[X3D-Public] interest in network sensor / client based server software

Eric Maranne eric at geovrml.com
Tue Jan 7 03:47:40 PST 2014


My 0.2 cents on an architecture I've been using for years now.

I implemented MU on a peer to peer basis, each application being plugged 
into a 'message bus'.
'Message Bus' is layered, a global synchronisation layer (low speed), 
and localised high rate layers (typically LAN based synched displays, 
aka low cost Caves or virtual windows).
Each object in the simulation is managing it's synchronisation with 
other instances of itself. Only user interaction need to be shared on 
the global layer (local -> global).
All sessions share all the data, all the scenegraph, this is the price 
to pay to get rid of server or 'controllers'. All the scenegraph doesn't 
have to be rendered though, but every object has to be 'alive', in order 
to keep synched.
All objects aren't necessarily 3D, some applications plugged into the 
message bus don't have 3D at all, and act more as physics engine or 
interface to real objects (GPS, database, web server, external 
application API, you name it ..): AMAF, in the message bus framework, 
each application connected is considered and synched as any other 
object, 3D or not.
Any user is considered as an object too, able to send and receive messages.
All messages are object level designed, so each message is defined at a 
object semantic level: this makes messaging protocol grammar, lexicology 
and ontology completely open and mostly undefined globally. This is the 
price to pay for complete flexibility and compatibility with historical 
content and incremental complexification. Clearly 'open' message will 
not have the same meaning if sent to a door object or to a OpenOffice 
API. Similarly, 'Save' won't have the same parameters if sent to the 3D 
renderer (considered as an object too) or if sent to a fire-fighter 
avatar facing a victim in a fire.
Some objects need singular atoms, and may hardly be synched, like some 
physics engines that use heuristics or handling timebound chaotic 
behaviors that can't cope with lag. In these few cases, we're using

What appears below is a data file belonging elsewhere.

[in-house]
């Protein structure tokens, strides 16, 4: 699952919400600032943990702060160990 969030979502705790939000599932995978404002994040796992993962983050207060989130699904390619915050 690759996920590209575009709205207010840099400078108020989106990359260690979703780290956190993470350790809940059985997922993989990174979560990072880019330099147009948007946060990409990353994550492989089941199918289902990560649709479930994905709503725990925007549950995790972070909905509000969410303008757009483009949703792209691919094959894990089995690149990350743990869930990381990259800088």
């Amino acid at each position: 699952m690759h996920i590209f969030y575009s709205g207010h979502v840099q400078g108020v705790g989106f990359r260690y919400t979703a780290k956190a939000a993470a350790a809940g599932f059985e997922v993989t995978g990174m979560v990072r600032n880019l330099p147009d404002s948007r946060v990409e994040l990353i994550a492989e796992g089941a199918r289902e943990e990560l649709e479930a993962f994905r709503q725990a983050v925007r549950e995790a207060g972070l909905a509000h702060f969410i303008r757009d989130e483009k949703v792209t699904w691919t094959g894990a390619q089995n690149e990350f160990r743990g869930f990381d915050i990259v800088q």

single 'controllers', implemented either as stand alone single objects 
(COM or application) or singularities designed by a token mecanism 
distributed amongst instances.
Each object may issue messages to other instances of himself, to a 
specific instance of any object, to all other objects, locally, globally 
or in a given objects container (ie. typically a connected application 
is an objects container), to a singularity (the master instance) of a 
given object, or to it's container.
A container is an object responsible for catering other objects. For 
example a connected application is an object typically in charge of 
catering objects, another application may be in charge to cater for one 
physics engine object or whatever.

Each simulation environment is defined by:
- static scenery generated by GIS and infrastructure modelling
- a set of objects :
     * dynamic 3D rendered objects (train :), cars, fires, avatars, 
pipes, valves, doors, buildings, cats, dogs, RPG launchers and panties 
... more than 2000 different objects waiting to be instancied in the 
     * dynamic non rendered objects (triggers, sensors, logic links, IA, 
FSM, physics engines ... )
     * applications
     * initial conditions (day of year, weather, leak in GPL storage, ...)
     * eventually users ... or more exactly, roles.
     * eventually timed events (amaf messages) sets, that may be 
triggered by any object, from a 3D trigger to an IA application or a